Probably Lilium pumilum just started to flower in mid July.
Gyala Pelri, the 7294 m (23,924 ft) giant to the Southwest of Lunang
Gyala Peri (7294 m / 23,924 ft) and Namche Barwa (behind the range, invisible) are the highest mountains in the Eastern Himalayas. Deeply entrenched between these two mountains runs the mighty Tsangpo River. Taking the heights of these peaks into account this represents the deepest gorge on the globe.
Glaciated peaks of Gyala Pelri
Here the farmhouse of the family of Karma in Tashigang who we stayed with and got to know a little bit. Karma took us even along to look for matsutake!
They had build another house in the colorful traditional style [its balcony is shown on the left] to be able to rent out rooms to guests in the summer.
Inside the kitchen of Karma's house hanging out at the stove is her 90 year old grandfather. On the left our excellent guide Jimpa. On the right Karma's mother is just entering.
No Boletivores in Tashigang
Searching the oak forest for matsutake with Karma, we met a dozen other Tibetan mushroom hunters. We only found Matsutakes that were just scratching the surface, so intensely these forests right above the village seemed patrolled. After we had spend the morning picking matsutake with Karma we split off and searched the woods for flowers and fungi ourselves. Besides matsutake and orchids, we were most excited to find beautiful king boletes in prime condition. And they really looked just like kings, displaying all the major characteristics, a smooth brownish cap, white pores when young and turning yellowish-green with age, stems with a wider base and perfect reticulation on the upper half. Also they smelled and tasted totally their king bolete part. They had that rich nutty taste I cherish it for and I had a hard time stopping myself tasting it, since eating raw bolete was a habit I had developed as a kid whenever I found a nice firm Steinpilz. So maybe it was not Boletus edulis, but at least a Boletusvery closely related in the edulis group. And we kept finding more and more "royal" boletes, especially along the edges of the oak forest, what a delight!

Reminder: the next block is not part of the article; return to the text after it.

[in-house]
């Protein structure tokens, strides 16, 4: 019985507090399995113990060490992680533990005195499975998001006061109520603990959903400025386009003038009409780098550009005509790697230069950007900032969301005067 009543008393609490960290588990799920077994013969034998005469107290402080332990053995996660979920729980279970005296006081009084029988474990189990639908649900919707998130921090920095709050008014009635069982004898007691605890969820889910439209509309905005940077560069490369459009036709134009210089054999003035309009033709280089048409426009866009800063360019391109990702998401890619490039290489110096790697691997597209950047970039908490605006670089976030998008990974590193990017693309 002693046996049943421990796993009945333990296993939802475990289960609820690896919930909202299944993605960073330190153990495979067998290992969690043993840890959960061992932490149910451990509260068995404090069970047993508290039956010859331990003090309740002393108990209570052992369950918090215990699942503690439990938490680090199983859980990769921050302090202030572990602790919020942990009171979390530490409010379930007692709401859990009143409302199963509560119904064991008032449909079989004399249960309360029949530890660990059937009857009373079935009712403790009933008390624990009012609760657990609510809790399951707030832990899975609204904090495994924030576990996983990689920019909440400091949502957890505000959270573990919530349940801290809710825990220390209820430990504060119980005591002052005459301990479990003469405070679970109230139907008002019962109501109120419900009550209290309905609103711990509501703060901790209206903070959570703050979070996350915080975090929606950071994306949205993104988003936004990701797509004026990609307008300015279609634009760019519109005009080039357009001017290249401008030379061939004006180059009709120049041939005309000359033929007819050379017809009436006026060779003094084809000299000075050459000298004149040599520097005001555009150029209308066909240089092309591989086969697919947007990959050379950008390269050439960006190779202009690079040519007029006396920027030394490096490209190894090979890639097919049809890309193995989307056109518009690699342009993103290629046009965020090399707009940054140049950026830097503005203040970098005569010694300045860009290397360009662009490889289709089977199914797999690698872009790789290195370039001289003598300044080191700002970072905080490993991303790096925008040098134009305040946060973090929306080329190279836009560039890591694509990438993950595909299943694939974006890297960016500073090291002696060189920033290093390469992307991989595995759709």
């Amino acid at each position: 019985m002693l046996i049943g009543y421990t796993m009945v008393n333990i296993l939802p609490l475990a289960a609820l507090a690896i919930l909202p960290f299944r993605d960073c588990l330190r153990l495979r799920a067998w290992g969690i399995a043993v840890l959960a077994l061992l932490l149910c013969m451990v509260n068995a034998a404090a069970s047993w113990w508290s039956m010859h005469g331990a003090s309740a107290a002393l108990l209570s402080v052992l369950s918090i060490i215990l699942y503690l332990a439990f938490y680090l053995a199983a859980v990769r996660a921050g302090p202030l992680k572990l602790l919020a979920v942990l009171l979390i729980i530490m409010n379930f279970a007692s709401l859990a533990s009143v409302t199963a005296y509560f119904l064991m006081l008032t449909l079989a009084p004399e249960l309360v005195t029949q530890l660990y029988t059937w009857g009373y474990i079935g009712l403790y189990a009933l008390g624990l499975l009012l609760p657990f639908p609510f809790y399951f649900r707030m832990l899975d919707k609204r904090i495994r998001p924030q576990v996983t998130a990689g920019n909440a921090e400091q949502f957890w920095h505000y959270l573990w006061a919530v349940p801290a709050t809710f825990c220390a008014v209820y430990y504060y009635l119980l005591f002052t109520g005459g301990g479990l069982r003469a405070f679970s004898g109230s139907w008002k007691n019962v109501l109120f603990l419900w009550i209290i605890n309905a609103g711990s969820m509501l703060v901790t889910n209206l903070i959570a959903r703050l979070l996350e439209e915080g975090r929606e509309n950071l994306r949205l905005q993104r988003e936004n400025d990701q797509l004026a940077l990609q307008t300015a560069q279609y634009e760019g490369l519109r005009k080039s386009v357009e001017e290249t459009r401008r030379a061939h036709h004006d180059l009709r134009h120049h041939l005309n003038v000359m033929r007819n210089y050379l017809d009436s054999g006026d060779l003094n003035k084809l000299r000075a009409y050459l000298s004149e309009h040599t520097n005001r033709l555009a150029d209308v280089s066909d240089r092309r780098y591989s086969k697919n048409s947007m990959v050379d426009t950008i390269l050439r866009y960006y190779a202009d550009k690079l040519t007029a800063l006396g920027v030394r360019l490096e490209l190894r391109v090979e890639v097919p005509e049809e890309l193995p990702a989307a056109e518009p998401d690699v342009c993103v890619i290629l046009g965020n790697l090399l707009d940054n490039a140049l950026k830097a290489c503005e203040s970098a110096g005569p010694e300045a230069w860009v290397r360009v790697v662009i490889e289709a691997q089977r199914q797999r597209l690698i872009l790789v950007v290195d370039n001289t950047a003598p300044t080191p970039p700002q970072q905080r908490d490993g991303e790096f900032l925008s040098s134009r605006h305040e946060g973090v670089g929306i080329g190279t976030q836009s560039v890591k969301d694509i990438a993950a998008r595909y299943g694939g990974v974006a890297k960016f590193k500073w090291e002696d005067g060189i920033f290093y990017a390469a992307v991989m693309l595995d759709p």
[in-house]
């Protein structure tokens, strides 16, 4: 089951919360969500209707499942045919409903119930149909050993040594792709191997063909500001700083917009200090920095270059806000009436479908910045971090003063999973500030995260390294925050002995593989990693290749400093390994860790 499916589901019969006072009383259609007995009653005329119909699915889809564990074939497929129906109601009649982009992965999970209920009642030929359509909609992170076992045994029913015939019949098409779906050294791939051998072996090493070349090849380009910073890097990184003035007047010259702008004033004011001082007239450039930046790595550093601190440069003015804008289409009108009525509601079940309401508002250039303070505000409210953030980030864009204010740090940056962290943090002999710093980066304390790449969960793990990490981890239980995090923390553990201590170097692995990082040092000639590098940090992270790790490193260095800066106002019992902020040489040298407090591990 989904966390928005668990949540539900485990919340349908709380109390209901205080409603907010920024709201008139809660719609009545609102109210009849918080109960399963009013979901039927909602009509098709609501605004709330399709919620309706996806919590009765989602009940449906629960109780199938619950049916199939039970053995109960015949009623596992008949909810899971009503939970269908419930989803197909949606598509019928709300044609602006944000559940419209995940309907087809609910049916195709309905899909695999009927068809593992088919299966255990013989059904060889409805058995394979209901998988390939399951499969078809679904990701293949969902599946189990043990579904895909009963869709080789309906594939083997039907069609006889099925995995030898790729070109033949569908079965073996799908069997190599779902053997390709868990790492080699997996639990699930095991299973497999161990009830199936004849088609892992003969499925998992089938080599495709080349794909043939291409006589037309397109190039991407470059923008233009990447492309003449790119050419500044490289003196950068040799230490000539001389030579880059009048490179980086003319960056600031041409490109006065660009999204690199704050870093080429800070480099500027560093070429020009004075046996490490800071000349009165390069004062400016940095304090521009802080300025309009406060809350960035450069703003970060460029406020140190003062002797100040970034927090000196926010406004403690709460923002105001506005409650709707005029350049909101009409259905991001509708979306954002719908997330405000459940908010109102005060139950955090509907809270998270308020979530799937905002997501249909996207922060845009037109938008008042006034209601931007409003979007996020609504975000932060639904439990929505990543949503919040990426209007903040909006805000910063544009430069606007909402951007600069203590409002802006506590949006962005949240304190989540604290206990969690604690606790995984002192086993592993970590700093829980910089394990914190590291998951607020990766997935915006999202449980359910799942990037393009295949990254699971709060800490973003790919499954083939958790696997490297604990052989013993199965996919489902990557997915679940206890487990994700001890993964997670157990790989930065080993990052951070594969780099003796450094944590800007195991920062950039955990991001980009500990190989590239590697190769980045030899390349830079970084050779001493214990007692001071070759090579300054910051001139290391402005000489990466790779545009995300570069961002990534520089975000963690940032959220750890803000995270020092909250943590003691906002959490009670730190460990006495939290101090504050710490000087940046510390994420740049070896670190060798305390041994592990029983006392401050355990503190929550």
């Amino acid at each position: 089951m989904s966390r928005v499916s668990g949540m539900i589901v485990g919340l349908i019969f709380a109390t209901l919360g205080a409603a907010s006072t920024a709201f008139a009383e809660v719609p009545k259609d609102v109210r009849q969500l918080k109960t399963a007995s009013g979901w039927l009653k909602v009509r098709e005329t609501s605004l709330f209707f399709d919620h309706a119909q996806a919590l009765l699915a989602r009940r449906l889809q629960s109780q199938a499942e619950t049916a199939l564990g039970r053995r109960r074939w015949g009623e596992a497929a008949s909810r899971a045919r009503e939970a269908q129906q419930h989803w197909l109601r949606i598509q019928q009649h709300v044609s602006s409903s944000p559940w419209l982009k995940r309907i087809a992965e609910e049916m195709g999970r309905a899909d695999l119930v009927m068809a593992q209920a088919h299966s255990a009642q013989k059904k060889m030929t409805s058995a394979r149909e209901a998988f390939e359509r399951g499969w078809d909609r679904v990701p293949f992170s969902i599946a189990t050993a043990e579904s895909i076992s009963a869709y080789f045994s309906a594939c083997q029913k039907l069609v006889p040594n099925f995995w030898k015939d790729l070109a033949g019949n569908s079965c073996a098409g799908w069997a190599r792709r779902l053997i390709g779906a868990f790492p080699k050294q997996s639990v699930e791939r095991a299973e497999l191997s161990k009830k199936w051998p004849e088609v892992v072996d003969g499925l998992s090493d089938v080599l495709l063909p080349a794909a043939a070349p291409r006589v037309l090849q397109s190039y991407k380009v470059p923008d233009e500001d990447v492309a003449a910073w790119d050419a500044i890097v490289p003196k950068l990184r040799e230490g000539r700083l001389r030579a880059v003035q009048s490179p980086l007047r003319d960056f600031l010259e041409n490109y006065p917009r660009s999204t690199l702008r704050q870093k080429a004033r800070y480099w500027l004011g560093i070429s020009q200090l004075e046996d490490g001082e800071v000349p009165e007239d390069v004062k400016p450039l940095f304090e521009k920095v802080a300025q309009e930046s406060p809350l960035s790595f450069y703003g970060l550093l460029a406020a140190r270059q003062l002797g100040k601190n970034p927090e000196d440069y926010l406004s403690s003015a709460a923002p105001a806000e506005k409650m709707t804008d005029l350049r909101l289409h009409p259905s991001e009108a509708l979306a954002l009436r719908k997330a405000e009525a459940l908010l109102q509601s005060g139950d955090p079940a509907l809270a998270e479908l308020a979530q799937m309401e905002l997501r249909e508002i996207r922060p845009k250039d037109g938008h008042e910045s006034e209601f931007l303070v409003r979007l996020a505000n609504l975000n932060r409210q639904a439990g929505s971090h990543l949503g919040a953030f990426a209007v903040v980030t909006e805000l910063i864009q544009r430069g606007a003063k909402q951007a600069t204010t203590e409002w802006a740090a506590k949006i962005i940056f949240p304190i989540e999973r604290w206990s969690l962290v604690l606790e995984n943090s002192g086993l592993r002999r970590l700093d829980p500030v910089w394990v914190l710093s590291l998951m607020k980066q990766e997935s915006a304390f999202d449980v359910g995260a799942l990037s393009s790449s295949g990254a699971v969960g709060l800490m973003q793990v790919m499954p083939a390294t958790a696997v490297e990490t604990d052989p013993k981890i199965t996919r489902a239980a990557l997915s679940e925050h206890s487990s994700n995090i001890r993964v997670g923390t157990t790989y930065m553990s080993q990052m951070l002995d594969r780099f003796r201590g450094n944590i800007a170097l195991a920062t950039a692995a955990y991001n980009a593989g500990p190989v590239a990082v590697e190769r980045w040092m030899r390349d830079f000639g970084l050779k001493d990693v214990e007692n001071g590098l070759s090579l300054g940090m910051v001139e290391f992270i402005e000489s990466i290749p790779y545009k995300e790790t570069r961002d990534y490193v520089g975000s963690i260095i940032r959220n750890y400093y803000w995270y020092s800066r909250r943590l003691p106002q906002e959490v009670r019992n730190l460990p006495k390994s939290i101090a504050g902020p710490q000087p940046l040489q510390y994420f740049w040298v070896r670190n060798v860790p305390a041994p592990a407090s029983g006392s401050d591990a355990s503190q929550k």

We took them back to the farmhouse and proudly presented them to Karma. Karma looked at them and told us with wide open eyes, these mushrooms are poisonous! I was completely incredulous and showed Karma the pictures in our mushroom books that were a total match. Then her grandfather chimed in, in my 94 years no one ever ate these mushrooms here, they are poisonous!